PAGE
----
Mixed Media: Is it time to say goodbye to Ad Club Bombay and the Abby?

Award results leaking for three consecutive years, jury members fighting over reported wrongdoings, and an activity calendar that is no longer as good as it used to be has made the Advertising Club Bombay lose all its sheen and glory, feels Pradyuman Maheshwari.

e4m by Pradyuman Maheshwari
Published: May 4, 2010 8:25 AM  | 5 min read
Mixed Media: Is it time to say goodbye to Ad Club Bombay and the Abby?

Very often in its lifecycle, a product, service or organisation loses relevance. Rather than provide the desired effect, it doesn’t achieve what it set out to do. In my mind, the Advertising Club Bombay is one such organisation, which has lost all its sheen and glory. Other than a few cool and not-so-cool activities, there’s little else that it does.

It’s not a Club with a physical presence like Press Club or a Bombay/ Delhi Gymkhana. So, even if as a journalist I may not care much about the Press Club’s activities, it’s a great place (at least in the renovated avatar in Mumbai), where one can drop by in the evening, have a drink and meet old friends. Despite not having a clubhouse, etc., given that most of India’s Madison Avenue mandarins are in Mumbai, the Bombay Club is by far the biggest (and most happening) in the country. Well, it still is, though in the last few years, I am not very sure whether it means anything at all to the fraternity.

There was be a time when the Club calendar was very active and had some excellent events. As a rookie journalist with The Indian Express, I remember being asked by the Business Editor to go for its meetings and write a two-para report. Later, in the early ‘90s, when I was with Mid-Day, the paper would sponsor many of the Club’s activities and I remember covering a few of them. I would look forward to the Ad Club Bombay’s events.

The annual awards – christened Abby in the mid-90s – were the high point of the year. They would go on endlessly, but were fun. They turned slick around the time Pradeep Guha took charge as President.

All was well until three years back when the industry felt that it made sense to have just one awards event instead of two and so the Abby became an integral part of GoaFest. For the first two years of GoaFest, the Advertising Agencies Association of India (3As of I) would have its own awards show and there was intense rivalry with the Abby.

So, it was with some relief that the Abby went to GoaFest. However, that’s around the time when the problems started. The Creative Abby – the mainstay of GoaFest – saw its results leaked to The Economic Times in 2008. There was much sound and fury over it, but only to see an encore last year. And once again this year.

There was a bit of an outcry when I raised a few tough questions and asked the GoaFest and Ad Club top guns to quit, accepting moral responsibility for the awards leaking for the third consecutive year. None of that happened. Some in adland felt the results leaking wasn’t a great deal. In fact, as I figured, given the number of fake ads that make it to the Abby, not many take the awards very seriously… except, of course, those who win or don’t win them.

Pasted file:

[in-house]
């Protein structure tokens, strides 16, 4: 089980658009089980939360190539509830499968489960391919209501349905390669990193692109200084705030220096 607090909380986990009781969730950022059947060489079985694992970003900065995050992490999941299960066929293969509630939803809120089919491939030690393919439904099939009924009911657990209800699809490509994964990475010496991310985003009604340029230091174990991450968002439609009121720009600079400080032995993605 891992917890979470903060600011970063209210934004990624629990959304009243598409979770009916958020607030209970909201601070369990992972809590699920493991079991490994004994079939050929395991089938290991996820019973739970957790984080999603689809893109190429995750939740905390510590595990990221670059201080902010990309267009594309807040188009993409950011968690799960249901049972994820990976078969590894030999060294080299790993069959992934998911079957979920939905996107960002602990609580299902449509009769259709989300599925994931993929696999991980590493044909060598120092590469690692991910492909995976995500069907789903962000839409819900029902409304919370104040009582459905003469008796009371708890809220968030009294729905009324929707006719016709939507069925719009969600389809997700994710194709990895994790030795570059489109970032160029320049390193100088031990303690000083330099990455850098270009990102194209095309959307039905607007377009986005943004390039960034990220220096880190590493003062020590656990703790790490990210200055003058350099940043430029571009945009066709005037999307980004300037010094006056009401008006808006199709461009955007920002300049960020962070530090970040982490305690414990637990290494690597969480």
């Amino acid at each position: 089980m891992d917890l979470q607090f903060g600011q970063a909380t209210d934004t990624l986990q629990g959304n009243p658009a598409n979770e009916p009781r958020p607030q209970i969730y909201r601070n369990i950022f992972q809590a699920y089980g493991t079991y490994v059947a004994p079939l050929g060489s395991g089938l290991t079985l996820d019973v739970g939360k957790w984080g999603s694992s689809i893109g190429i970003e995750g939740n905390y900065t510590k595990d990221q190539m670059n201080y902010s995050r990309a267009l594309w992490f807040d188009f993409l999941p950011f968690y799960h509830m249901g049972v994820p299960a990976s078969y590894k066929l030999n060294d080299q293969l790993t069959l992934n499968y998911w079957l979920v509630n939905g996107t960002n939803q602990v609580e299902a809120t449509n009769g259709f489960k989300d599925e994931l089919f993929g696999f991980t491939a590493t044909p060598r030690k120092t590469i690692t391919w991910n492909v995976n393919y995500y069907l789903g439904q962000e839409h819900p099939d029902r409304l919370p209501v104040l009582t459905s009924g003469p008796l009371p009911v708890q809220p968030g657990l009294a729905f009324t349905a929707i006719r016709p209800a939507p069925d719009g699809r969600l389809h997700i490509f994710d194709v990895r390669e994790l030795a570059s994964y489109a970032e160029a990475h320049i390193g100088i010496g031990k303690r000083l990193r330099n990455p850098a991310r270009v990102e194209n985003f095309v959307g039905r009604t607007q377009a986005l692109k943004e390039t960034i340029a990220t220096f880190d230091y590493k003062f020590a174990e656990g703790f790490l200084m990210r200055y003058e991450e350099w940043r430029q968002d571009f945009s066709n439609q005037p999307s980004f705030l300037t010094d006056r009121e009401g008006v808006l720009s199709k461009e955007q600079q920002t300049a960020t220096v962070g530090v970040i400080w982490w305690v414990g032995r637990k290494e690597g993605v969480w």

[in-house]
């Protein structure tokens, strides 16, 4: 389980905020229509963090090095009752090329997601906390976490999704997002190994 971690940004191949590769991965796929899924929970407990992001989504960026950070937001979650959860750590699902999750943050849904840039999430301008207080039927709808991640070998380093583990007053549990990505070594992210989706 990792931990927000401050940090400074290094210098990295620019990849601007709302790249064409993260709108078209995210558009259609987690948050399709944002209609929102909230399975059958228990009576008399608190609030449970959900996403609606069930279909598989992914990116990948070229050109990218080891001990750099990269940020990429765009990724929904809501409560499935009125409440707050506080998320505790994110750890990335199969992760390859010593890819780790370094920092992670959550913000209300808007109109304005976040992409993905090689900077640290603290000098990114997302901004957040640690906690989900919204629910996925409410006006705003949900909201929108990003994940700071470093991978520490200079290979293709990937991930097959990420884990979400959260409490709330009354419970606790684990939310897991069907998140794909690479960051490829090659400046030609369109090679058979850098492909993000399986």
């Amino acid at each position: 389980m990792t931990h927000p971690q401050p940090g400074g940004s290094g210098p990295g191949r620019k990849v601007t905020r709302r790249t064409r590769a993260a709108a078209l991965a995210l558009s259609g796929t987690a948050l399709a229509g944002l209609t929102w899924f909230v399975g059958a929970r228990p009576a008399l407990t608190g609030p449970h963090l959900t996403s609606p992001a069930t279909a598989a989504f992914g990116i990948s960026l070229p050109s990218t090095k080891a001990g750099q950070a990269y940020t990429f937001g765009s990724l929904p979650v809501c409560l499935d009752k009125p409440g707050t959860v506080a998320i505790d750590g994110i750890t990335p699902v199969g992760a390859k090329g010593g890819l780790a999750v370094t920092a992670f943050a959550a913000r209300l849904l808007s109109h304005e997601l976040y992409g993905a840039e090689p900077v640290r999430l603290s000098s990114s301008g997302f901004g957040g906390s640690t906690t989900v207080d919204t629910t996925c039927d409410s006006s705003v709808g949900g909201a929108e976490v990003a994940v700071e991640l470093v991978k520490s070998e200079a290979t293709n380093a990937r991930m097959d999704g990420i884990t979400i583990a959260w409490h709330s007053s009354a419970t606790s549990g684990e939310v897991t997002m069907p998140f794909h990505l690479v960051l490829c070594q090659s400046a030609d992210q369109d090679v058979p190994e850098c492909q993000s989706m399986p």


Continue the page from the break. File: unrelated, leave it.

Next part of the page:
And now, we have a fresh controversy with two seasoned men in the industry slugging it out over some reported wrongdoings at the jury meet. The GoaFest chairperson was quick to slam a report on the issue, but we are still waiting for the truth on this.

Perhaps we’ll never get to know.

The GoaFest/Ad Club guys say that there is an internationally renowned auditor checking on the awards process and that all members of the jury are required to sign a non-disclosure agreement. But having been on the Ad Club jury for a bit, I can tell you that both of these are a joke. The auditors’ representatives aren’t able to police the process effectively. As for the NDA, that the results have leaked all these years indicates that no one really cares a fig about disclosure.

Since there’s no legal action that can taken for a newspaper leaking the results, the only way to reprimand it would have been to bar entry to its reporters and executives. The Ad Club Bombay, as the custodians of the Creative Abby awards, could’ve asked GoaFest to do it. After all, they’ve been spoilers all these years. But the fact that no such ban happened raises uncomfortable questions.

My belief is that if this is how it’s going to continue to function, it’s possibly better that the Ad Club stops being an embarrassment for the community. Some of its better-run events – like the Effies and Media Abby – can still be held, possibly under the aegis of the 3As of I at GoaFest. As for the Creative Abby, well, from the way things appear to be going, I’m sure nothing much will be done even next year.

My worry is that there is no one to really check the functioning of the Advertising Club. There’s a government and BCCI policing Lalit Modi and his IPL, there’s a Sports Ministry lording over Suresh Kalmadi and the various associations, but our esteemed Ad Club Bombay and Abby organisers have no one to caution them if they go wrong.

These adwallahs, I tell you, have all the luck.

(The views expressed here are my own. Post your comments below or email me at or tweet me at @pmahesh.)

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